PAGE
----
Helmer provides the convenient ‘extremism’ here, being used to obscure the fundamentally violent bigotry at UKIP’s core. The effect of such positioning, where UKIP’s racism is viewed as ‘reasonable’ and ‘common sense’, can be seen all around us. I wrote in that previous piece that:

We as a country are in denial about race. We are so in denial that we actively shout-down those who dare to suggest that we might have a problem, at best portraying them as bitter and over-sensitive cranks and at worse hurling abuse at them.

This denial is clearly seen in the increasingly frequent pleas that we don’t call UKIP ‘racist’ – here’s one from The Guardian today. These calls come from an understanding that calling someone ‘racist’ is a terrible, terrible thing – perhaps one of the worst of things. People don’t like it. They deny it. They shut you down and go on the attack. Best not, then, to use ‘racist’ as a pejorative. Better to quietly drop it and focus on something else. In its own way this line endorses UKIP’s racism (and racism more generally) just as damagingly as The Sun does, pushing the pervasive idea that few people are actually racist and the people saying so are the ones who should be taking a step back.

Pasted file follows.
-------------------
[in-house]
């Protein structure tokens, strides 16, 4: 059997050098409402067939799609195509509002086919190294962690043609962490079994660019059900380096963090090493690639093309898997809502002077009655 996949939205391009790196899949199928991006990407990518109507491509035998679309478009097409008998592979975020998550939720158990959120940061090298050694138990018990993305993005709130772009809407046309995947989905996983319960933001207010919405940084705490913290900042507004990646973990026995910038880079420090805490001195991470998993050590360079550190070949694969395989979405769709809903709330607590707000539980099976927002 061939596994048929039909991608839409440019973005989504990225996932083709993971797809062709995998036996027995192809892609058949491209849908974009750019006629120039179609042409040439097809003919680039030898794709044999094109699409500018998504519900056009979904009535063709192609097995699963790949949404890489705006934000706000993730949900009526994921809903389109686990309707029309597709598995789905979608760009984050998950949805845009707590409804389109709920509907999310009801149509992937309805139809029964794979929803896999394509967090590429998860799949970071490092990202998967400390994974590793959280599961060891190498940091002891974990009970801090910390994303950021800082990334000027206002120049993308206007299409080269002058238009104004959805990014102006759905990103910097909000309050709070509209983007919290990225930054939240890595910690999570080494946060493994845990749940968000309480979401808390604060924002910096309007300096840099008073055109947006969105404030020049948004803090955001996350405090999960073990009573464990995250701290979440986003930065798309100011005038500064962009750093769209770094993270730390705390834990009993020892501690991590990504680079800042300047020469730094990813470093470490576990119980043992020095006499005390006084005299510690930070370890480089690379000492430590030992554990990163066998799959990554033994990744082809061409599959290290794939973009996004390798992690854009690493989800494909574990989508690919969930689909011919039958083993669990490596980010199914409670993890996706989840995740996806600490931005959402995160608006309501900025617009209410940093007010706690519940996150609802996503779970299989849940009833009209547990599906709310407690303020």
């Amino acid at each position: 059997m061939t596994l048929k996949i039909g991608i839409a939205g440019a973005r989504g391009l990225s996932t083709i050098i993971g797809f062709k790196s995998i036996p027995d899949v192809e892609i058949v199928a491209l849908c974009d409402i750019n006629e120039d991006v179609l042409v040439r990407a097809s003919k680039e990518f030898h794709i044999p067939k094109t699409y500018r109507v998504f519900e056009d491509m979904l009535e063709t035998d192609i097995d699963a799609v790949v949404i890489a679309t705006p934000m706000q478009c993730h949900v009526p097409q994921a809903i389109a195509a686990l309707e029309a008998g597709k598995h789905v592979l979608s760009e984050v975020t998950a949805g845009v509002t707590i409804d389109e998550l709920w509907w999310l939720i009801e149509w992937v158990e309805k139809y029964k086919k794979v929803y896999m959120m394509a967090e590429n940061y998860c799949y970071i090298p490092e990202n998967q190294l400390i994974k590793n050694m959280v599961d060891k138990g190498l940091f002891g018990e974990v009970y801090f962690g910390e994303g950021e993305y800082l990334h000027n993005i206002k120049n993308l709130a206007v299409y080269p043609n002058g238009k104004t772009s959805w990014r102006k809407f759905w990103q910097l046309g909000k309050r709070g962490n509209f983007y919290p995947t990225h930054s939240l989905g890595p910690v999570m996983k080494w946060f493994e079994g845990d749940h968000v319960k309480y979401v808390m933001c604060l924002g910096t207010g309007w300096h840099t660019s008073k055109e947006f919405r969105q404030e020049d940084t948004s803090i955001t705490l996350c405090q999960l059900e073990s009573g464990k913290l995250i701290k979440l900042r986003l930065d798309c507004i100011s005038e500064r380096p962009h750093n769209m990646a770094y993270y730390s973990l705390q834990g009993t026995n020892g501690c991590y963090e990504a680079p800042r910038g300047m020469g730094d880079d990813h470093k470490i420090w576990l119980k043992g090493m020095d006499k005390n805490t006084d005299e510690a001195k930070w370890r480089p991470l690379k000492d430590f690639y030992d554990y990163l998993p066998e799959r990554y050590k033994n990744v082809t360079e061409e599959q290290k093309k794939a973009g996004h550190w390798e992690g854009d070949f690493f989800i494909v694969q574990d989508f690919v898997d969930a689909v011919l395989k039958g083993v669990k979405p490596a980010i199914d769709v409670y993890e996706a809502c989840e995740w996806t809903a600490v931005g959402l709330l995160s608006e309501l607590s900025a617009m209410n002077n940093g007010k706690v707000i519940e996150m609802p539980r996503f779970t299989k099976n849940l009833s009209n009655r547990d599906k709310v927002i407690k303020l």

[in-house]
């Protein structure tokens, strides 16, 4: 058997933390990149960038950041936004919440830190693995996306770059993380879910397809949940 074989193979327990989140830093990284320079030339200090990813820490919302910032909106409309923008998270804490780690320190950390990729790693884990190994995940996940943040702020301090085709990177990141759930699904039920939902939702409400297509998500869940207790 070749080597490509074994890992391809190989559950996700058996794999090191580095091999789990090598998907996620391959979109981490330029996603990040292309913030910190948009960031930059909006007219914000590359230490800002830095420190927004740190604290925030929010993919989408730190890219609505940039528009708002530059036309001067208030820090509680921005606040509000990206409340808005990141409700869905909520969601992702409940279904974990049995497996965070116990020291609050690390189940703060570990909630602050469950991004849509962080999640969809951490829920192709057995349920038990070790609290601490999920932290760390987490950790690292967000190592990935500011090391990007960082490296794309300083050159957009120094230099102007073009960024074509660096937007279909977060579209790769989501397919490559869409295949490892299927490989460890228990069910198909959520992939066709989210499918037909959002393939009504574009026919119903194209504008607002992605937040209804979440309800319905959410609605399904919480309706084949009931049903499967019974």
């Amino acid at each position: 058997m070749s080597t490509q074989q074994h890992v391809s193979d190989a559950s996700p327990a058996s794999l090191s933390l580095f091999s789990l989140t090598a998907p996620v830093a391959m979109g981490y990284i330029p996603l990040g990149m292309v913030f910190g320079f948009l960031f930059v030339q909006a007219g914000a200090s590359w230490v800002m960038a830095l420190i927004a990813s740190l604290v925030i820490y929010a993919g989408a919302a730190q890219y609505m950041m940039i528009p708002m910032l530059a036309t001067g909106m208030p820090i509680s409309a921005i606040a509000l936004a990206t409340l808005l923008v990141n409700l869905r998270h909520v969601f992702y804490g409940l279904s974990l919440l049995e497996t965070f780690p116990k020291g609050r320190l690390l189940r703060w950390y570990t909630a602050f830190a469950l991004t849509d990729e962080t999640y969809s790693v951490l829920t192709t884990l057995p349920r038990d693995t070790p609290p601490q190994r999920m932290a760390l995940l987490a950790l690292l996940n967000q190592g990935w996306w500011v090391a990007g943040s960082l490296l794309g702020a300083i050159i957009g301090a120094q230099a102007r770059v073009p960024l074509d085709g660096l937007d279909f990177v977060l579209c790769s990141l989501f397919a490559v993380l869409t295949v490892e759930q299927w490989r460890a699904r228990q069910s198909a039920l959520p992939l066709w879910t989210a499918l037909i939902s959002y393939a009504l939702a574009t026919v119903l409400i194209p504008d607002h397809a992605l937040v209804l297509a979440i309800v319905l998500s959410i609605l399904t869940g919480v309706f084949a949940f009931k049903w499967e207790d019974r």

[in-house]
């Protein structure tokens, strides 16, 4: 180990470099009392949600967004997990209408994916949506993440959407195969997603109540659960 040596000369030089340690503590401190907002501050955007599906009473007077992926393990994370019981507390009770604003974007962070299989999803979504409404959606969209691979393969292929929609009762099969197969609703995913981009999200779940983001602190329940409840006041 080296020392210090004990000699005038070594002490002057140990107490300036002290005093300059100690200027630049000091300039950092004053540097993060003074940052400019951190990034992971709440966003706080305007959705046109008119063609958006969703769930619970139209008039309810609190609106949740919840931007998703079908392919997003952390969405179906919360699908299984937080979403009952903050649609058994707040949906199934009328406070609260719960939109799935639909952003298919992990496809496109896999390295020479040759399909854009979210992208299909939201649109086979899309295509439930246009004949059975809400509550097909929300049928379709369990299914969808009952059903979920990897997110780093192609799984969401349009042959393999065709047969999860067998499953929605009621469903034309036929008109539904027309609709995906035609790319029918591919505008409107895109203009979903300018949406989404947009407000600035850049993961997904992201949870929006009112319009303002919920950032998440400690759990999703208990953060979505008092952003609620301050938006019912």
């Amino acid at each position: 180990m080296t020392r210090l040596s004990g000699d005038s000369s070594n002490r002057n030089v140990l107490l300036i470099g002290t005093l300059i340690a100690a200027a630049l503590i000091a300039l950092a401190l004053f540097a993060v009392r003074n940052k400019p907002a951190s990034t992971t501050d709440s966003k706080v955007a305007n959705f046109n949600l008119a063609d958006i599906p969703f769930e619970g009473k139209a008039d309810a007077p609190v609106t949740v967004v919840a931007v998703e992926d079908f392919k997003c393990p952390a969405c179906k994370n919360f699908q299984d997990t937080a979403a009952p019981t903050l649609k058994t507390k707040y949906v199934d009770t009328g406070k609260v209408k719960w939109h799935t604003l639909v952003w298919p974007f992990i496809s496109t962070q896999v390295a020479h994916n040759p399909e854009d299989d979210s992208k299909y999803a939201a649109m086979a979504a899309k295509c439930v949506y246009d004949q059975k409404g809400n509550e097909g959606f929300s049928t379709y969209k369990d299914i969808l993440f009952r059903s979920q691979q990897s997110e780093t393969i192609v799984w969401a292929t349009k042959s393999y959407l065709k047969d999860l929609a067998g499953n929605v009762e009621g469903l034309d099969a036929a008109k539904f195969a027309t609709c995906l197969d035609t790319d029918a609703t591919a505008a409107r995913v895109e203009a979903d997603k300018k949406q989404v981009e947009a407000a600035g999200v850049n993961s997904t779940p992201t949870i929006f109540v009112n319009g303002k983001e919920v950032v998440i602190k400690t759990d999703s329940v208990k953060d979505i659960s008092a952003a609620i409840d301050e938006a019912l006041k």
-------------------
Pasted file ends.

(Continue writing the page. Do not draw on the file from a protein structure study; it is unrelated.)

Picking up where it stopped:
It’s interesting that Harris suggests a focus on UKIP’s ‘ridiculousness’ instead, because this betrays a lack of understanding of where many of the attacks come from. A lot of people are happy to call UKIP ‘racist’ precisely because they are seen to be ridiculous. This racism is viewed as glaring, funny and toothless and ostentatiously condemning it is as an easy way to assert your own credentials. I think this is fairly common in discussions of racism, where it is seen to exist as something obvious and external. Racism is the BNP, the killing of Stephen Lawrence (a cause even the Daily Mail could get behind) and now UKIP. It is not an inescapable system of oppression with produces and cements the superiority of white people. So, then, if UKIP voters react badly to being labelled ‘racist’, many of their accusers are ultimately equally as close-minded. This refers in obvious ways to the racism found in all of the main parties in some form (not least their immigration and asylum policies and discussions) but also (and far more importantly) to the racism found in our own everyday lives and within ourselves. If you’re like me, this racism is rarely explosive and rarely easily identified. Rather it’s an unconscious assumption you make about someone or joke you pretend to laugh at or a little voice inside saying ‘do we have to talk about race again?! Aren’t we done with this?!’ Personally, I think it’s simply impossible as a white person to be raised in this society and not have racism deeply-embedded within. Yet on both left and right we have become so enamoured with the idea that a ‘racist’ is a grotesque ogre that we instinctively rush to deny that we could ever be that. We do this to the extent that any person of colour speaking about racism and/or, God forbid, identifying it, is demonised and shut down. And we do it even when an obviously racist rag like The Sun pats our bellies and parades its liberalness in order to further push racism. The only way to even begin to break out of this is to acknowledge that racism isn’t pathologised in ‘bad people’ but rather something which we cannot hope to avoid. Racism does not continue in our society simply because the ogres keep being racist. We are all affected by it and speaking as a white person, I believe we are all warped by it. Only by accepting this uncomfortable reality can we ever begin to move forward.